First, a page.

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The wrong call!

Byline: Audrey Forbes

A street warden has hit out at a mobile phone company after a false allegation of fraud led to his phone being cut off without warning.

Michael Crosby, of Stockton, says his line went dead after a complete stranger contacted T-Mobile and wrongly reported that he was using his phone illegally.

The company promptly disconnected his service.

He now fears that people could be placed in danger if a similar problem arises in the future and has criticised the company's policy.

He said his phone is his lifeline while sailing out at sea, and had he been out on the waves when the line went dead he could have been at risk.

The North Ormesby street warden had been a customer with the company for two years, but has now changed his network provider as a result of the mix-up.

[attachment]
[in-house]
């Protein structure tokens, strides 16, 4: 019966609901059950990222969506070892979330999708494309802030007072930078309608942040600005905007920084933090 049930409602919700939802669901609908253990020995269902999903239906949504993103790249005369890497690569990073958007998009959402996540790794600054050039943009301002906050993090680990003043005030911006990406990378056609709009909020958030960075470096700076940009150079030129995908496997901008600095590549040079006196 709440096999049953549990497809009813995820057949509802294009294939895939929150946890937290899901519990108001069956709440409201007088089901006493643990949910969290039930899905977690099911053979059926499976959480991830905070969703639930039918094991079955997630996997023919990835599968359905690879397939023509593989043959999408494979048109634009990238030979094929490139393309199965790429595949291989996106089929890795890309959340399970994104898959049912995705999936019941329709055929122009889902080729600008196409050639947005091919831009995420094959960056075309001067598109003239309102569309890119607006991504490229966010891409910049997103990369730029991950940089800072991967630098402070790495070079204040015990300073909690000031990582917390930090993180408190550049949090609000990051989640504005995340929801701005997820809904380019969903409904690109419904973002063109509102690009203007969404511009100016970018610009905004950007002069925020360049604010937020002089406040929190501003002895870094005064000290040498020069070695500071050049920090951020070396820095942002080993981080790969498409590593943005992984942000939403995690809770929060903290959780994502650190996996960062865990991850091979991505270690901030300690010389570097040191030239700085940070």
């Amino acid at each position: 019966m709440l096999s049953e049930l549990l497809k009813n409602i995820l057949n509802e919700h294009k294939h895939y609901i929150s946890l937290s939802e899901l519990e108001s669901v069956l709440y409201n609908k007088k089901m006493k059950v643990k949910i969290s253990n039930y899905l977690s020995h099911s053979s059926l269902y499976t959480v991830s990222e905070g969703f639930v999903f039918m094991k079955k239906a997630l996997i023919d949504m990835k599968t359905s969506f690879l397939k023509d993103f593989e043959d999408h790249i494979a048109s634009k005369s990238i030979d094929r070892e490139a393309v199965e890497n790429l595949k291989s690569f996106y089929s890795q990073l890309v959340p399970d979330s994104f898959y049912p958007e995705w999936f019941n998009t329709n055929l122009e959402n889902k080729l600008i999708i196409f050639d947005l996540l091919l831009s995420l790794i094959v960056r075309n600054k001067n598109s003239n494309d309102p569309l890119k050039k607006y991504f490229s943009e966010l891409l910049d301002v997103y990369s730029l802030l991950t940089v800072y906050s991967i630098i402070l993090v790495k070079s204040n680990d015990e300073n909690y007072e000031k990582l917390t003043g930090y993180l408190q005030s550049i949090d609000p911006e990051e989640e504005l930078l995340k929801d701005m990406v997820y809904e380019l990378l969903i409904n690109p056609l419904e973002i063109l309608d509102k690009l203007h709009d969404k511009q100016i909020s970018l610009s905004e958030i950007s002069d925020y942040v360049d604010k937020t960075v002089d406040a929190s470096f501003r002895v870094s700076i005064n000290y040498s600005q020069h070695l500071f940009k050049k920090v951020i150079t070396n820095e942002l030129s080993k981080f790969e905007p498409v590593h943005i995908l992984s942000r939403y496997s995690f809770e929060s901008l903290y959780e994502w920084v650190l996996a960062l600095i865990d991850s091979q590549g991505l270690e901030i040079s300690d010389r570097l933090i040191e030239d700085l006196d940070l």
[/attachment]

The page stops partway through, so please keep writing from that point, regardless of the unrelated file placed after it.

He is now calling for the company to rethink its policies and says customers should be contacted if similar accusations are levelled against them.

"It's a lousy policy to cut someone off without even looking into it first. It's wrong.

"The first I knew about it was when I couldn't make phone calls.

"It could have cost a life or a business man a lot of money.

"What if a child needed their phone in an emergency and it was suddenly cut off?"

Mr Crosby was not reconnected until he phoned T-Mobile the next day.

It is thought the mix-up arose after the phone company accidentally sent a letter addressed to Mr Crosby to another house in his street.

The occupant, also thought to be a T-Mobile customer, thought his phone was being used fraudulently and contacted the phone company.

When Mr Crosby contacted T-Mobile's customer services team he claims he was told that disconnecting the phone is common practice if there is any question of fraud.

Nobody from T-Mobile was available to comment.
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Copyright 2004 Gale, Cengage Learning. All rights reserved.

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Title Annotation:News Local
Publication:Evening Gazette (Middlesbrough, England)
Date:Mar 19, 2004
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